Early on Thursday morning, striking staff and supportive students braved wind, rain and hailstones to picket at the University of Manchester, demanding an end to unequal pay, unfair workloads, rising pension costs and the casualisation of work.
Outside the Samuel Alexander building, Spanish lecturers Adriana Bausells and Rubén Peinado said the precariousness of pay and contracts had become the norm for their department, increasing their workloads and stymieing prospects for promotion.
Peinado, 34, is on his fourth fixed-term contract in four years, which has seriously affected his income and economic security. “Every year I’m offered a contract renewal for only 10 months ‘to satisfy a temporary need in the department’. I get my last paycheck in June, then nothing until the end of September.
“How do you say to your landlord that you have no job over the summer so can’t pay rent for two months? I go back to Spain, come back in September, then a few months I’ll get a letter saying I’m no longer needed and the process starts again. It makes you feel really, really bad.” Bausells, 33, said she also had to move home three times in the last five years for this reason.
“When it comes to teaching it makes it so hard to innovate, because you don’t know if you’ll see these students next year. Last year was my first time seeing students graduate and the feeling was amazing – I’ve seen them from first year through their final year. It’s a brilliant but rare opportunity nowadays.”
Postdoc Rebecca said the systemic casualisation of work and pay marginalised people from less privileged backgrounds. “It’s driving lots of people out of academia who can’t afford to be on temporary contracts and constantly looking for the next job, which is really bad for diversity.”
She will be back on the job market next year looking for permanent lectureships that she’s unlikely to find. “I’ve spent 10 years training for a career in academia, but I’ve seen so many colleagues who couldn’t find permanent work have to leave the sector altogether.”
Taking shelter by the Whitworth Building, students directed frustration towards university management. For third-year philosophy and politics student Orlando Phipps, this was his third consecutive term having lectures cancelled because of industrial action. “I’m here out of concern for my lecturers – they don’t take these decisions lightly – and to stand up to the financialization of higher education.”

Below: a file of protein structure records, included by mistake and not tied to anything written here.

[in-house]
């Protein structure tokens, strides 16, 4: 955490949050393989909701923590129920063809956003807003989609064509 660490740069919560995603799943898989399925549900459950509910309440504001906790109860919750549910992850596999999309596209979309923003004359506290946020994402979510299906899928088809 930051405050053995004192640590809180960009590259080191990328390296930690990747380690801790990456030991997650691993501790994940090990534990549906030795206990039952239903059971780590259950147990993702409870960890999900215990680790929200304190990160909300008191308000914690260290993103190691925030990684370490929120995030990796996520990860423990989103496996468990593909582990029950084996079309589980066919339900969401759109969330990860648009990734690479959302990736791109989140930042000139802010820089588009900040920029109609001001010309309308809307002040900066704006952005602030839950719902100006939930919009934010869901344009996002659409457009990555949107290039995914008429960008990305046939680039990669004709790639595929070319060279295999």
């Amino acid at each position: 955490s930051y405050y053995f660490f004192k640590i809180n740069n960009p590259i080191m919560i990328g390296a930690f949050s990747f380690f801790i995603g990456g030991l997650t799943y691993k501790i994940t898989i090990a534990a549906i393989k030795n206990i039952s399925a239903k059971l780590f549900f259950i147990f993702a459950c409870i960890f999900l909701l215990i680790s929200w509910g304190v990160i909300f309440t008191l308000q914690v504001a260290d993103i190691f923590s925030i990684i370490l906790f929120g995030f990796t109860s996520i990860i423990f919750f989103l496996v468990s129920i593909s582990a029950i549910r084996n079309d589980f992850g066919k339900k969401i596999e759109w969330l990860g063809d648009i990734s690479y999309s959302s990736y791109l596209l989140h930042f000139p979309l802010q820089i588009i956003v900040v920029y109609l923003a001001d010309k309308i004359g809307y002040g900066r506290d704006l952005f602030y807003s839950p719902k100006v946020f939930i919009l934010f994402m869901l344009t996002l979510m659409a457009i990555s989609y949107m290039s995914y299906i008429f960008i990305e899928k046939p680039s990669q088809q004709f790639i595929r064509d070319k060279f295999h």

History student Frank Roche, 21, added that the system was unsustainable. “I know somebody who works part-time at [burger chain] Archie’s – if he was full-time he’d be making more than some of our full-time lecturers. It’s just a ridiculous situation. They’re constantly overworked, underpaid and suffering mentally. It can’t go on.”
Several staff members cited that by increasing pension costs, the Universities Superannuation Scheme was ignoring the recommendations of two joint expert panels that deemed it unnecessary.
English and American studies professor Jackie Stacey said younger colleagues wouldn’t have a pension they could live on when they retire under the changes. She also found her workload unmanageable. “The volume of work is way too high and impossible to do in the hours that we’re paid for. University management has literally no idea what our day-to-day lives are like.”
Monica Pearl, lecturer in 20th century American literature, added that work-life balance was non-existent. “For some of us, we’re on the picket lines in the morning but afterwards we might finally get to go to the dentist or get our eyes examined. I just couldn’t do those things during the semester, because I’m working all the time.”
Daniela Caselli and John McAuliffe have both taught at the university for about 15 years and have seen a shift toward investing in the regeneration of buildings, development of new parts of the campus and overseas expansion, rather than in staff, teaching and research.
“We should work 37.5 hours a week, but it’s actually more like 60 or 70,” Caselli said. “We want to do our job well, but I feel constantly put in a position where I perform not at my best.”
English literature lecturer Chris Vardy said the only way to secure a more permanent role was to do research on the side, which you’re not paid for, and “compounds the problem of workload more and more as I have to work far beyond the hours I’m paid for”.
As the picket came to an end and with the rain finally letting up, Pearl added, “None of us wants to be on strike. It’s the last resort. It’s against our ethos as teachers. We want to teach – but we’re broken by the work conditions before us.”
A University of Manchester spokesperson said: “We share many of the concerns expressed by our staff, including members of UCU, on working conditions and are taking steps to address these. We are committed, for example, to closing the gender pay gap and we are one of the first UK higher education institutions to analyse and report our ethnicity pay gap.
“In view of the progress in the national negotiations with UCU and employers on the issues staff are concerned about, it had been our hope that further action would not be taken. We are surprised and very disappointed that the action is taking place, while all sides are still involved in discussions to resolve the issues, and indeed UCU has fed back positively on these discussions.
“While we recognise the rights of UCU members to take industrial action, our priority remains to minimise any impact on our students.”
Source: The Guardian